5 Surprising Benefits to Letting Your Kid Play Video Games
We’re heading into the hottest part of the summer and suddenly my plan to get the kids outside and keep them there is becoming more challenging. We definitely have to stay hydrated and regularly come in for breaks, but there have also been a few days where we simply give up and come home after only an hour or so in the heat. On those days, my resistance against screen time starts to waver and I’ve even given in and let my older son play video games a few times. It turns out that this may not be so bad for him after all. In fact, there are many benefits that playing video games has over passively watching television.
- Making new friends: People sometimes imagine kids who game as isolated, sitting alone in a dim room with a controller in their hand. In fact, multi-player online games provide intense connections and teamwork via strategy. Besides that, a friendship that emerges because of a video game will likely lead children to discuss interests outside of video games.
- Video games can be physical: Pokemon Go is sweeping the nation, getting people of all ages off of their couches and outside to catch these adorable creatures. Wii Fit has people losing weight and tracking their progress and Dance Dance Revolution is a fun way to get some exercise and learn some new moves. These examples have obvious physical links, but studies show that even games that only require a handheld remote provide full-body interaction. Kids who play sports games are also more likely to try those same sports outdoors.
- Video games encourage quick decision making: It’s well known that games stimulate hand-eye coordination, but they also encourage kids to make rapid choices. They learn to scan a situation for possible options and to arrive at a plan of action quickly. Kids who play video games also adapt faster and learn instantaneously from their mistakes. These same traits can be very beneficial when applied to everyday situations (and maybe even emergencies) in real life.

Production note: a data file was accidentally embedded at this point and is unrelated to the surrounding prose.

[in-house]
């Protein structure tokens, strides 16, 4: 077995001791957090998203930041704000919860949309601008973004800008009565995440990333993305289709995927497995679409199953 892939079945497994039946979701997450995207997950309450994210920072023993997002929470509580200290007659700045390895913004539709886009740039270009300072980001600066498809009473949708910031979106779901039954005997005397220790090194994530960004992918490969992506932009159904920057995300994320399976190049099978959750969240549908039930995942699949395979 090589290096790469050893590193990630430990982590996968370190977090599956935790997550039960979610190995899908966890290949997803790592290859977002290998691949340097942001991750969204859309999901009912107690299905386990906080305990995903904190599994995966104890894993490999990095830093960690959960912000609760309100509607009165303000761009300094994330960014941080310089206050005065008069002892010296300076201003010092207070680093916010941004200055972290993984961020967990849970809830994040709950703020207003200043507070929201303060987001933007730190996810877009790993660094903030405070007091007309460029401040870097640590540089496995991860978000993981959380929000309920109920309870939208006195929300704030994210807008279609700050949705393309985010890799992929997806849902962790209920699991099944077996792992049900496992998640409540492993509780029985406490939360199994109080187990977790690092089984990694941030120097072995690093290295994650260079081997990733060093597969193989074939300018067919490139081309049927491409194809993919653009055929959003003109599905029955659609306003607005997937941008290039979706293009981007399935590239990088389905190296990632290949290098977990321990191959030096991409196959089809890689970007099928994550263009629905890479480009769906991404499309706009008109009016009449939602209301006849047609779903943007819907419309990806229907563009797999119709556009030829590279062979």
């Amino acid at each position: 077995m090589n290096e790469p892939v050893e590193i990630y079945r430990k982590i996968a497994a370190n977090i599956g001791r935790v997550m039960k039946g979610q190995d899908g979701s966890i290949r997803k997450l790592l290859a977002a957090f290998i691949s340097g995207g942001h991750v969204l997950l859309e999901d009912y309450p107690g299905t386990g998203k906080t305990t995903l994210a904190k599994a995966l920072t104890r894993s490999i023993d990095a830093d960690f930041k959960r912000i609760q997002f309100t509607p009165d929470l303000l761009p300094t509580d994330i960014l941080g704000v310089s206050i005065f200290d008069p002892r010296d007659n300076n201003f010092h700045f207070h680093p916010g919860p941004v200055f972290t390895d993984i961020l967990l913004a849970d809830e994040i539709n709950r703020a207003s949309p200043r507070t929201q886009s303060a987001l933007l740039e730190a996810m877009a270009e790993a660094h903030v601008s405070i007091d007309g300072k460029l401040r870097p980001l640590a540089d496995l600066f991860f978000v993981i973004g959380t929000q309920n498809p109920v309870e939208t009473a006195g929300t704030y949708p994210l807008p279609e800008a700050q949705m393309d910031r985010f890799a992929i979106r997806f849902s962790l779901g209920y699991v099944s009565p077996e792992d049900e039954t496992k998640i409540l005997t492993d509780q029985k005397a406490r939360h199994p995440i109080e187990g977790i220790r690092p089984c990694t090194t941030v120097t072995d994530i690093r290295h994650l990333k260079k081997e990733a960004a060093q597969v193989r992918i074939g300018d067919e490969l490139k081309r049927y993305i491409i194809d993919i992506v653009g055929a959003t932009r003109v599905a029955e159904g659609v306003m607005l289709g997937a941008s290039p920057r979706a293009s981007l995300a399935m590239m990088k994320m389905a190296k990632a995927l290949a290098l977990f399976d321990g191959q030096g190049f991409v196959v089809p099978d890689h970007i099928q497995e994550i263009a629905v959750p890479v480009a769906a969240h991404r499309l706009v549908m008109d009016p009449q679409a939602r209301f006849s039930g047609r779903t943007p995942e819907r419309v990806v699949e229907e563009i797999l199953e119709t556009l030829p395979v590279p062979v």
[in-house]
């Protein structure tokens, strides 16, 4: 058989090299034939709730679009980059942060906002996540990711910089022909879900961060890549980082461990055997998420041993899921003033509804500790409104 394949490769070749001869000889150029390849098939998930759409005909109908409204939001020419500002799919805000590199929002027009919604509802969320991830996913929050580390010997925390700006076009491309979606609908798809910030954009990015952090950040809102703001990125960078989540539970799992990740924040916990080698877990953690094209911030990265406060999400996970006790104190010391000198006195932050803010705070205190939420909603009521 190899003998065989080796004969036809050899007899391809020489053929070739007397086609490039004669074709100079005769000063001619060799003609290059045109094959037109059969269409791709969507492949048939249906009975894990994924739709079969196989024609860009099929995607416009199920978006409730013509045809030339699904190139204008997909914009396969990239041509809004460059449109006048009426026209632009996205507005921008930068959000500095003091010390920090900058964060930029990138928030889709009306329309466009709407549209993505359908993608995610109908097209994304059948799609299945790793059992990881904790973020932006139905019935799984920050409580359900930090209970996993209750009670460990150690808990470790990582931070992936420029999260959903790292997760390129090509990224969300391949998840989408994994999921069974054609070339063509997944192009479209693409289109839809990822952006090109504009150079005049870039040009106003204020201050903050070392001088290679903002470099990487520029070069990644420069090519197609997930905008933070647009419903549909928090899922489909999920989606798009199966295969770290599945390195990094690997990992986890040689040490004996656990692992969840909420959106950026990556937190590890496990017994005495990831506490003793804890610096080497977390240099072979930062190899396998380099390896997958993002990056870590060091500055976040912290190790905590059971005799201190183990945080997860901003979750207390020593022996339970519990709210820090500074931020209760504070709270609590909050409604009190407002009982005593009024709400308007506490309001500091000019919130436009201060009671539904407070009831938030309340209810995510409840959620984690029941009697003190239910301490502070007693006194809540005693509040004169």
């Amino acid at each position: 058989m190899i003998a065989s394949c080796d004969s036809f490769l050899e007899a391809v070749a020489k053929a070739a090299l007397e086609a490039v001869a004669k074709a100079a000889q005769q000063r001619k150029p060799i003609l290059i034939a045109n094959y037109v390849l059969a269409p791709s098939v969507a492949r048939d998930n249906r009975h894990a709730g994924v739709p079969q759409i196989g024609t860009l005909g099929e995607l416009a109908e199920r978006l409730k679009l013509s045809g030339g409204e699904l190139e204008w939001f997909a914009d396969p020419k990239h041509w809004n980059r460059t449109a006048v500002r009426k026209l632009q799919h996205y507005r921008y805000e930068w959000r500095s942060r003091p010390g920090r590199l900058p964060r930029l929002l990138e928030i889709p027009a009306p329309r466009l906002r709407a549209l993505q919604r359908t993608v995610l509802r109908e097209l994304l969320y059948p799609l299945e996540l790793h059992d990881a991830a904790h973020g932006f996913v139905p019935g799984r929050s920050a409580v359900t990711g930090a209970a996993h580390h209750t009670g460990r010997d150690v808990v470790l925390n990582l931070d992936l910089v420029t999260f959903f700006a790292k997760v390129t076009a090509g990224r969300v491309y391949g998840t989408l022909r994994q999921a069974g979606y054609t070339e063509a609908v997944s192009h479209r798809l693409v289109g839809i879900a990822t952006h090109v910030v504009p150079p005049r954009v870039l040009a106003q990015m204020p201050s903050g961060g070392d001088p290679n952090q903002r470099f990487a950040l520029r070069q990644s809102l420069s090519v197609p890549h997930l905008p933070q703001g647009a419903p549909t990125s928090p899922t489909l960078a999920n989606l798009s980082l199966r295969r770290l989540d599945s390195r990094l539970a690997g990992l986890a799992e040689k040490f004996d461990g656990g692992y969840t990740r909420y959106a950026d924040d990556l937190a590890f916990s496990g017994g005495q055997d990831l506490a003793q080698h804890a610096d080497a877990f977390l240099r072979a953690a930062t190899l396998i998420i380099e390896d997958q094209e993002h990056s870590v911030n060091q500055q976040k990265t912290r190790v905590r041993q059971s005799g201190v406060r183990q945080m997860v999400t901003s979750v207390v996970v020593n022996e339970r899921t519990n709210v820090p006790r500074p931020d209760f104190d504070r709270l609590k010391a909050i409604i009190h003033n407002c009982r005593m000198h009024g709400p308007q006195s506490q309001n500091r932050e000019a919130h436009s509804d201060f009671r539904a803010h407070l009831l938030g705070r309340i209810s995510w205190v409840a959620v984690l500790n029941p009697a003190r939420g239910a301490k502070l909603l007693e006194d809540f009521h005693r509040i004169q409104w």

- Video games encourage empathy: Reading works of fiction is perhaps the most beneficial activity when it comes to building empathy—to really get inside someone’s head and see the world from their perspective, it helps to immerse in their internal dialogue. People who read fiction are often kinder, more open-minded, and less likely to fear people who are dissimilar to them. But narrative video games may do the same thing. Playing the role of both the hero and the villain and/or switching avatars regularly gives a good dose of “walking a mile in somebody else’s shoes.” Kids who get deep into a narrative video game will begin to grasp concepts like plot, flashback, and foreshadowing—all things that they can apply in their interpretation of other forms of fiction in their lives.
- Gaming may slow aging: like puzzles or other brain teasers, video games that require memory, reaction time, problem-solving, and/or strategy (and that’s pretty much all of them) can improve cognitive function and stimulate synapses.
Like everything, moderation may be key when it comes to how much you let your kids play video games. It also might help you to observe them as they play, ask questions, and try to get involved with your kids at their level. Anything that lets you engage can be a good thing if you let it!
Tess Pennington is the author of The Prepper’s Blueprint, a comprehensive guide that uses real-life scenarios to help you prepare for any disaster. Because a crisis rarely stops with a triggering event the aftermath can spiral, having the capacity to cripple our normal ways of life. The well-rounded, multi-layered approach outlined in the Blueprint helps you make sense of a wide array of preparedness concepts through easily digestible action items and supply lists.
Tess is also the author of the highly rated Prepper’s Cookbook, which helps you to create a plan for stocking, organizing and maintaining a proper emergency food supply and includes over 300 recipes for nutritious, delicious, life-saving meals.
Visit her web site at ReadyNutrition.com for an extensive compilation of free information on preparedness, homesteading, and healthy living.
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